Part of a good bedtime routine is the wind-down. TV and computers are not the best way to wind down, despite the fact that many of us use either or both to relax. Not only that, they tend to suck you in and keep you up longer than you intended.
A bath or shower, reading a book, journaling, meditation, yoga or stretches, knitting or similar repetitive hobby, soft music, a book on CD, a hot drink, light conversation, planning for tomorrow are all good ways to wind down for bedtime.
Light, particularly blue light (natural and man-made) plays an important role in the regulation of our sleep cycles. When exposed to blue light (daylight) our body limits the production of melatonin, and we stay alert. When the light fades, melatonin production increases, making us sleepy.
Because of artificial lighting, TV and computer screens, we are exposed to much more light (blue light in particular) during night time, and it can affect our pattern of sleeping, delaying the sleep phase of our internal clock and therefore reducing overall sleep.
What this mean in practical terms is that we need to get plenty of exposure to natural light during the day – at least an hour of direct daylight throughout the day, particularly in the morning. We also need to limit light at night by avoiding screens for at least 30 minutes before bedtime and using candlelight or low wattage lamps (the warm/soft or yellow light variety) for lighting instead of bright, overhead lights. If, like me, nighttime is the only time you use the internet, you can download a free program called F.lux, which reduces blue light emissions on your screen.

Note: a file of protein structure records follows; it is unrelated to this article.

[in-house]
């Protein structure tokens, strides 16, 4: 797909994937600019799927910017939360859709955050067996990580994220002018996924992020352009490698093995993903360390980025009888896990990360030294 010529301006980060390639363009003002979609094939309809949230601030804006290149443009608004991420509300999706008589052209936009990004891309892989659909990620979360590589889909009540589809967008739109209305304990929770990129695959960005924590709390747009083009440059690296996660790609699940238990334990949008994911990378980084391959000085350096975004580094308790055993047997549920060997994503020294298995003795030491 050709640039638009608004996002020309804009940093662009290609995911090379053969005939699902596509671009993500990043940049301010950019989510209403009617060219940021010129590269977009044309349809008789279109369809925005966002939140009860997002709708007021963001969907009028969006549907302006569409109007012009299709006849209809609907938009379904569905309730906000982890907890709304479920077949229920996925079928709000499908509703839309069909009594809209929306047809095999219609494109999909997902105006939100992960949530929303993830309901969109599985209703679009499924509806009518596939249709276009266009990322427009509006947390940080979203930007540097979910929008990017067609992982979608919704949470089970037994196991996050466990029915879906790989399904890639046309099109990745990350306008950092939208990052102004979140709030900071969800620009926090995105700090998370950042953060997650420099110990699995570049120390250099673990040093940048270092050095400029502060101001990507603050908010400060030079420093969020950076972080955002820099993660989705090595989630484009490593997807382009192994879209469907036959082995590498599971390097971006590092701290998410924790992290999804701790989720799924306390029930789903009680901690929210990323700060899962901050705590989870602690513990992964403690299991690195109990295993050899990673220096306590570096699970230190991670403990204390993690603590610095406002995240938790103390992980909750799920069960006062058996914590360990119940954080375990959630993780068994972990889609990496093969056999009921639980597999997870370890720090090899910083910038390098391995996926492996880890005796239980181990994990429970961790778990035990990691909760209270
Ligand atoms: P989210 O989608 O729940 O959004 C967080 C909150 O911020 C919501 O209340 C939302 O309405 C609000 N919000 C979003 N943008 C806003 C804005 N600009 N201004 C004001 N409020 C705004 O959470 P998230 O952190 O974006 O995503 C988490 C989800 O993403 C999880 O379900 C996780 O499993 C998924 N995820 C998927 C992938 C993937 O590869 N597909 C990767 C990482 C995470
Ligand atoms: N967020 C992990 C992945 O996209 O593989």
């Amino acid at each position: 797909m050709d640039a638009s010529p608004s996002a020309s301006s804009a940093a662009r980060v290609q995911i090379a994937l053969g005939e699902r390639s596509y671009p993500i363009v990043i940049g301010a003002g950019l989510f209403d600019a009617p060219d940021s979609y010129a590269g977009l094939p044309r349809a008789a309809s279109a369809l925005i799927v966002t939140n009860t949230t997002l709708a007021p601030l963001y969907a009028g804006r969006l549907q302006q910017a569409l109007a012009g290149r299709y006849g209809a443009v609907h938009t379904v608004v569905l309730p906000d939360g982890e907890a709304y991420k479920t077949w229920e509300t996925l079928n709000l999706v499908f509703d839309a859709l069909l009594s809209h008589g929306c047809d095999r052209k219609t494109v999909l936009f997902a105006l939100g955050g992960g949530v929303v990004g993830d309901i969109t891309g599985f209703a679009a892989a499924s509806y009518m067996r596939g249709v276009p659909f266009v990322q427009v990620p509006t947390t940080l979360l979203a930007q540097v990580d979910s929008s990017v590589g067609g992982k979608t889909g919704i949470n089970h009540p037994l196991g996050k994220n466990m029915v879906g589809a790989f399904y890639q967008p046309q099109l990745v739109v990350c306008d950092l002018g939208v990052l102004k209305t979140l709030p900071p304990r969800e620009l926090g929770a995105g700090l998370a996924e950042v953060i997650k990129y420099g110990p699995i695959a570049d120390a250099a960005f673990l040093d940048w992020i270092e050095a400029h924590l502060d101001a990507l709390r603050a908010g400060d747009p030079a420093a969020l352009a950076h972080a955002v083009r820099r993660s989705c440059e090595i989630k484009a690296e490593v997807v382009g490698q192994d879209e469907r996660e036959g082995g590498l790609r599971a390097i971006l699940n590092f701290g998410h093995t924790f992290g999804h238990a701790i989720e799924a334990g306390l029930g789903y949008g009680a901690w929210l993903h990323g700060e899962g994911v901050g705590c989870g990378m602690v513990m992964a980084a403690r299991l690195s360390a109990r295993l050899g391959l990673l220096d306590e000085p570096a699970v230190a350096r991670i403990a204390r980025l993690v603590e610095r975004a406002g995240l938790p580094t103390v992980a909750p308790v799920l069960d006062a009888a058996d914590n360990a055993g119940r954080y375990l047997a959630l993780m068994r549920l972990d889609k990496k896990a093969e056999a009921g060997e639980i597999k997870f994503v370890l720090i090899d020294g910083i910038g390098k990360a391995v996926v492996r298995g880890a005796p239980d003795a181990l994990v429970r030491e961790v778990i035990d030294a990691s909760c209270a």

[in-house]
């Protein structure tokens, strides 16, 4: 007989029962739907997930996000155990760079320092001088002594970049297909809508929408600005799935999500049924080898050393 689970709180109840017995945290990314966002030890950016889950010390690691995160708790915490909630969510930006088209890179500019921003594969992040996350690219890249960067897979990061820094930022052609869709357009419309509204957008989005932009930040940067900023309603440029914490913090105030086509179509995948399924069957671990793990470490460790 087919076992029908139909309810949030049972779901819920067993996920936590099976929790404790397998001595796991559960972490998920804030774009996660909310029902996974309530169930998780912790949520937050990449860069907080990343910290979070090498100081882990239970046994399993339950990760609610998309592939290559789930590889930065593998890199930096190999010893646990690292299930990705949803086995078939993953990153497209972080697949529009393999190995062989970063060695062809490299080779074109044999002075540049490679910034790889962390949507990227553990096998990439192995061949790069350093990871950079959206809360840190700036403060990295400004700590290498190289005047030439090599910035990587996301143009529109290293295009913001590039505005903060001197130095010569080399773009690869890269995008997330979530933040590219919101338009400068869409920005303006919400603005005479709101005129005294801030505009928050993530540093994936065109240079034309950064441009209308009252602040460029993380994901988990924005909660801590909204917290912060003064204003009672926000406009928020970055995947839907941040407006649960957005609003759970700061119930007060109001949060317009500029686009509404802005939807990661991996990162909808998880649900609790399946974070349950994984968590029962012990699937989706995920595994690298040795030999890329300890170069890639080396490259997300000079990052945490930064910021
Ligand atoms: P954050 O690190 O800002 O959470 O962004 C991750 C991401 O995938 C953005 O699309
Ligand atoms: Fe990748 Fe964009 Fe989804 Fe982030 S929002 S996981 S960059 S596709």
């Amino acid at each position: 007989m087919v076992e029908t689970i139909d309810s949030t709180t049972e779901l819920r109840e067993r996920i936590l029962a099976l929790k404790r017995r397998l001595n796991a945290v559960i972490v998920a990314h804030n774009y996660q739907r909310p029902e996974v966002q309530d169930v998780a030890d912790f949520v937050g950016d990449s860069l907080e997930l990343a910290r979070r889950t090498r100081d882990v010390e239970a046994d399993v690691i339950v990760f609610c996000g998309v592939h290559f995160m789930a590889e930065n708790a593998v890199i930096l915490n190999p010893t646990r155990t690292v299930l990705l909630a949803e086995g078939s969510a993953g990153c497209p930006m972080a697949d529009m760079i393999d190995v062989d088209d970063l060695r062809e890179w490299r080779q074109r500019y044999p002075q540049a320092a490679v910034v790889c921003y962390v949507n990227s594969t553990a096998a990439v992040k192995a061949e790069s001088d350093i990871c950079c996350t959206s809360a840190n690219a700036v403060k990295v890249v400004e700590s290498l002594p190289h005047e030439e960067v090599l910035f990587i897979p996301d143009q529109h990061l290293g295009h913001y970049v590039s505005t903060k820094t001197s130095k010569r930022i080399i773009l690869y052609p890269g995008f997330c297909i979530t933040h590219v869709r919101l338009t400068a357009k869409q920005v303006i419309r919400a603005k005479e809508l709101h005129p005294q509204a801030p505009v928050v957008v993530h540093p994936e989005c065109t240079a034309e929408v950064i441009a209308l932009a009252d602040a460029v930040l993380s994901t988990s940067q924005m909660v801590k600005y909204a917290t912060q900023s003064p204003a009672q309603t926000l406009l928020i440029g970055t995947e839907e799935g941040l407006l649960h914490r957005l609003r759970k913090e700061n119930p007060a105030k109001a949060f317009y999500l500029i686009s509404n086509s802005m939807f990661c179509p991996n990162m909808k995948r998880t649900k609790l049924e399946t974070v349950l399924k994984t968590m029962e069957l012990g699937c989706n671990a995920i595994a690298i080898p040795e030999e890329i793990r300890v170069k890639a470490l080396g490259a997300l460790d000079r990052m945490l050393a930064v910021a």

Quiet, cool, dark, comfortable. That’s the best sleep-inducing environment. And with no screens!. Making changes to your bedroom to achieve this will ensure a better sleep, particularly if you are a shift worker.
Room darkening / lined curtains help reduce light and noise from the outside, keep out some of the daytime heat (or keep it in winter). I’m currently making lined curtains and will share links to the tutorials I used to learn how to make them when I’ve finished (sometime in the next decade).
Ceiling fans, while they don’t reduce the temperature in the bedroom, make it more comfortable to sleep without spending a fortune on air-con.
If you live in a noisy neighbourhood earplugs can be helpful, but if that’s not an option, another option is to play white noise in the background, just as it is suggested for babies, to muffle the other noises. A clock radio off-station and down low does the trick.
Good quality, comfortable mattress and pillow are well worth the investment. Not only for a good night’s sleep but to also avoid stiff muscles and an aching body in the morning.
Nutrition and Exercise